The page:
The plaintiff in a recently filed Stryker hip recall lawsuit is challenging Stryker Orthopaedics’s removal of the case from state to federal court.

Plaintiff Connie Piccinonna filed the Stryker Rejuvenate lawsuit on September 4th in Broward County. She received a Stryker Rejuvenate hip system in her left hip on in September 2011 and in her right hip in January 2012. Piccinonna began to experience symptoms of metallosis and other side effects, including pseudo tumors, fluid collection around the prosthesis, and elevated metal ion levels. These Stryker hip side effects likely came from the fretting and corrosion of the titanium alloy in the hip implant.

Piccinonna underwent revision surgery to remove the defective left hip implant in August 2012. She also suffers from soreness and pain in her right hip, which still has the Stryker Rejuvenate implant.

On October 2, 2012, Howmedica Osteonics Corp. (Stryker Orthopaedics) filed a notice to remove Piccinonna’s case from state court in the U.S. District Court for Southern Florida. Howmedica claimed that the in-state distributor, Orthopaedic Solutions, was “fraudulently joined” with the manufacturer. They also filed a motion to dismiss the case on October 17, claiming that Piccinonna’s supporting details were not enough to maintain her allegations of negligence and strict liability of action.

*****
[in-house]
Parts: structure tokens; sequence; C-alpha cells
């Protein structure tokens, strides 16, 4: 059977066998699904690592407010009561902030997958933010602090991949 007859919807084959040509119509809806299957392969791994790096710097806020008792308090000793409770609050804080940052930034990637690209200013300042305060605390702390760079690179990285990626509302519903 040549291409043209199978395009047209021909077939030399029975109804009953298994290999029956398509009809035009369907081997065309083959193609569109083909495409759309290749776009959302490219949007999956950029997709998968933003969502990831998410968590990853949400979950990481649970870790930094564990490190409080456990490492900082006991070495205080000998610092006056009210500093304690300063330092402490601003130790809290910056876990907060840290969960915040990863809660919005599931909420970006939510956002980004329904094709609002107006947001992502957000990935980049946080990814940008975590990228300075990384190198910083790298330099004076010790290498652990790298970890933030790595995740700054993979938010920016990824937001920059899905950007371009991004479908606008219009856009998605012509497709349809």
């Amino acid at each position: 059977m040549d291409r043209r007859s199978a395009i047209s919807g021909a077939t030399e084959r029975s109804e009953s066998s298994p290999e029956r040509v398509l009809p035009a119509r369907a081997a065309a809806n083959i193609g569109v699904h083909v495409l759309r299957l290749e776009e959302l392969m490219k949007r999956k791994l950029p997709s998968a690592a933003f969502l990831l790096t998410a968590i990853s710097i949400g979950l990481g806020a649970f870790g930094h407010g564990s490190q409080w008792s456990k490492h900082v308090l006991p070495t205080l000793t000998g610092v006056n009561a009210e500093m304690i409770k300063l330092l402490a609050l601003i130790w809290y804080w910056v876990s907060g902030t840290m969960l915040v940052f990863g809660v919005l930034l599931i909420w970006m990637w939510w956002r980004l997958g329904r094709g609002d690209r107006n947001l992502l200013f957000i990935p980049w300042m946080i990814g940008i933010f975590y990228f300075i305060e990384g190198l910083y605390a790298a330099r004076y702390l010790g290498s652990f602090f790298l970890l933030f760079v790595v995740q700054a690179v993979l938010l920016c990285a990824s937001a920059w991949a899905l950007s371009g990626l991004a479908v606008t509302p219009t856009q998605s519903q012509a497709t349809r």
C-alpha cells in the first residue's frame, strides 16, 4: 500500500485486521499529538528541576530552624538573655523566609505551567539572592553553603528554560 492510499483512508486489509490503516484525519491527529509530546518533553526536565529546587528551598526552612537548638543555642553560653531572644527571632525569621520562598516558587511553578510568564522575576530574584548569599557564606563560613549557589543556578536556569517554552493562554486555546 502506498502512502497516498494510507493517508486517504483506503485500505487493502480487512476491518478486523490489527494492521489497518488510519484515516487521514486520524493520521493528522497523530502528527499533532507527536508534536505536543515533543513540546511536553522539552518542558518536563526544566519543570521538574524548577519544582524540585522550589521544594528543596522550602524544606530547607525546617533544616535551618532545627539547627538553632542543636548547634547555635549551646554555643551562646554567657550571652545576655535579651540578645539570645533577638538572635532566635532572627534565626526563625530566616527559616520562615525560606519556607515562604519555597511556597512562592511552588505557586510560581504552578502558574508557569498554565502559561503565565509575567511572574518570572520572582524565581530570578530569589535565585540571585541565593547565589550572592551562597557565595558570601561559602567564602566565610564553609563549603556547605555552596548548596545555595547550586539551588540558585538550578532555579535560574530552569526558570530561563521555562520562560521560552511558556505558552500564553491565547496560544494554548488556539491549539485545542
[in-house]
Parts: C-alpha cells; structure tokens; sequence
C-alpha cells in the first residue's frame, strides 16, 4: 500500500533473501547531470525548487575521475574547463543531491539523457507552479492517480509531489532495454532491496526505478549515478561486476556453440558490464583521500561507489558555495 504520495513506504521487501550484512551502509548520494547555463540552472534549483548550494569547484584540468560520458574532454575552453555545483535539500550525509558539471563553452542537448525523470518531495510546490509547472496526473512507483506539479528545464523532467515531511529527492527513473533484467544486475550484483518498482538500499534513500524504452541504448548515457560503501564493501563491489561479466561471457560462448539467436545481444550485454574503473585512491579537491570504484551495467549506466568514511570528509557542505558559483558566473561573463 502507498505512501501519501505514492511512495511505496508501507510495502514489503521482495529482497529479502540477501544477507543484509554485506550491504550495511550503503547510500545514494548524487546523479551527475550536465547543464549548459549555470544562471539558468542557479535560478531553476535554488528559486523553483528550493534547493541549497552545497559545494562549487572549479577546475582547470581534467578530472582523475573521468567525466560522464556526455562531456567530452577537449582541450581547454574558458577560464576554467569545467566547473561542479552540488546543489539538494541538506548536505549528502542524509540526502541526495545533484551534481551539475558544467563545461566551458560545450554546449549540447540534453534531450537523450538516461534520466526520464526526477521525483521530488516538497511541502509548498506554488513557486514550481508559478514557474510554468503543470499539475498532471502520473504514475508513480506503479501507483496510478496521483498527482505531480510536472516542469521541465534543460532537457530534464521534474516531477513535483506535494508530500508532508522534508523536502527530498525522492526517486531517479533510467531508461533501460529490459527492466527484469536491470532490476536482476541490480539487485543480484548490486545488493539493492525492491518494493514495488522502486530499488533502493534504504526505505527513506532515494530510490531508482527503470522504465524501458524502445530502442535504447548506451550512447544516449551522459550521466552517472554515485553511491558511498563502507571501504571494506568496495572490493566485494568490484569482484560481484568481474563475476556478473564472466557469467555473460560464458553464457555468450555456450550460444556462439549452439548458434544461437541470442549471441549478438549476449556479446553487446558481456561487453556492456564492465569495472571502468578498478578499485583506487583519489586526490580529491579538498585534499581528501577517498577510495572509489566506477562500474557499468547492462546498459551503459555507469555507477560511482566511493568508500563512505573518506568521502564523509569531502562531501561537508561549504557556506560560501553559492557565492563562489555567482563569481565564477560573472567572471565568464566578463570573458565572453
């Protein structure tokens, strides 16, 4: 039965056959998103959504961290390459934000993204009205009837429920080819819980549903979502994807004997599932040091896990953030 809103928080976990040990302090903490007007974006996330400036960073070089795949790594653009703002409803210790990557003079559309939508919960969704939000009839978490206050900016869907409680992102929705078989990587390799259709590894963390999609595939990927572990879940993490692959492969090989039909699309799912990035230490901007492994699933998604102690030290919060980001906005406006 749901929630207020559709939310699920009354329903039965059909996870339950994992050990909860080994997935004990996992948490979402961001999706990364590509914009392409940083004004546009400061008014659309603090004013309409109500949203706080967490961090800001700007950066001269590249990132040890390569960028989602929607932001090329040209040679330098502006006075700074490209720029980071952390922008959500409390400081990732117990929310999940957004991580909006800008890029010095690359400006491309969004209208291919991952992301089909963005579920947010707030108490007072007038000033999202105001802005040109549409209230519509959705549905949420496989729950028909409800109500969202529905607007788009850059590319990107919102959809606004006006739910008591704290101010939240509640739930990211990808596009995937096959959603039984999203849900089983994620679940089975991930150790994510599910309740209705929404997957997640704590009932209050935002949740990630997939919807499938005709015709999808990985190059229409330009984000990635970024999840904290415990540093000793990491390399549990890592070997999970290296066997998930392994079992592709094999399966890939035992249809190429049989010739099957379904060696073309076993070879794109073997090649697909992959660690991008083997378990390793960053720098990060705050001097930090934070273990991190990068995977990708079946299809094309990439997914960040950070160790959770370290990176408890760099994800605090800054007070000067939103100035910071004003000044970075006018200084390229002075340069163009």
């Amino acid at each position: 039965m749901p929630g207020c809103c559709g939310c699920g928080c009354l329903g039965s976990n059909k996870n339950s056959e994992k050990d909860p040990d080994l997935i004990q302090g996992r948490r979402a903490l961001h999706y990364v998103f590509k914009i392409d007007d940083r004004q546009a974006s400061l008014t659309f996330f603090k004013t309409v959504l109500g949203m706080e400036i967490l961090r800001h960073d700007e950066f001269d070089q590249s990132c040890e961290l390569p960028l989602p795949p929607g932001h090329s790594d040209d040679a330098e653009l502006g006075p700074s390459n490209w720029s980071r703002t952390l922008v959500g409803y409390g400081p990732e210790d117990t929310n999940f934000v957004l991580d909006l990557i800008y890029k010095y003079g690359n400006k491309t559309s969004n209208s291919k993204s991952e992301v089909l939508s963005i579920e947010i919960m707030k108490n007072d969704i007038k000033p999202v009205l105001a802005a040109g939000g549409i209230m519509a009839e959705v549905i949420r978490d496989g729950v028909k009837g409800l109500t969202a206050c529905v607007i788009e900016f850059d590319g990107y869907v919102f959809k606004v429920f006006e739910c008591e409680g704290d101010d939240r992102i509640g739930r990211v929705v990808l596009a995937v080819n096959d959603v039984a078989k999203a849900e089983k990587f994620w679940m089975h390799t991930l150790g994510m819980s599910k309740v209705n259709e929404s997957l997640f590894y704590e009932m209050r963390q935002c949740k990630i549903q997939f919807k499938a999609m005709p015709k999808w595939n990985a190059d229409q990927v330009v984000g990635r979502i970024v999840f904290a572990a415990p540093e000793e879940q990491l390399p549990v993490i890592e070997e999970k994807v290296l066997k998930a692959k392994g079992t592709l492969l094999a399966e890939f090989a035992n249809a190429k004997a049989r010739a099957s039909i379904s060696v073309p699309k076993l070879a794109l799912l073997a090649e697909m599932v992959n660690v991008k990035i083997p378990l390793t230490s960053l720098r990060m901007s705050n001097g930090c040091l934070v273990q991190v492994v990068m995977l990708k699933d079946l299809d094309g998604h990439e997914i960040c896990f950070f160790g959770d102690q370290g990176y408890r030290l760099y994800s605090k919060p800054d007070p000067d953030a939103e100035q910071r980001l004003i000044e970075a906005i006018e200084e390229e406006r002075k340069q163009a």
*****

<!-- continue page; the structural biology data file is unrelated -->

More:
On October 29, Piccinonna moved to remand her action to Broward County Circuit Court. She contends that her claims are viable against Florida defendant Orthopedic Solutions, and that Howmedica submitted a false affidavit from Orthopedic Solutions’ president Frank Russo to support the removal.

While Russo testified that Orthopedic Solution “is not now and has never been an agent of” Howmedica, Piccinonna charges that “these allegations are demonstrably false.” Piccinonna claims that Howmedica Senior Director of Sales, Rosemarie Morisco submitted an affidavit in a previous case and testifies of the relationship between Howmedica and Orthopedic Solutions.

She also cites a remand order in another Florida case in which the district judge rejected Howmedica’s argument that Orthopedic Solutions could not be found liable because it was not the product’s distributor. The judge made the ruling against the defendants.

In July 2012, Stryker Orthopaedics issued a voluntary Stryker hip recall of the Rejuvenate and ABG II hip implants, after data showed that the devices were prone to fretting and corrosion, causing complications and hip replacement failure in patients.

Victims of the Stryker hip recall are filing lawsuits to hold the manufacturer responsible and seek compensation for their injuries, including medical expenses, lost wages, and pain and suffering. To learn more about how to file a Stryker hip recall lawsuit, call 877-779-1414.

Published November 14, 2012 by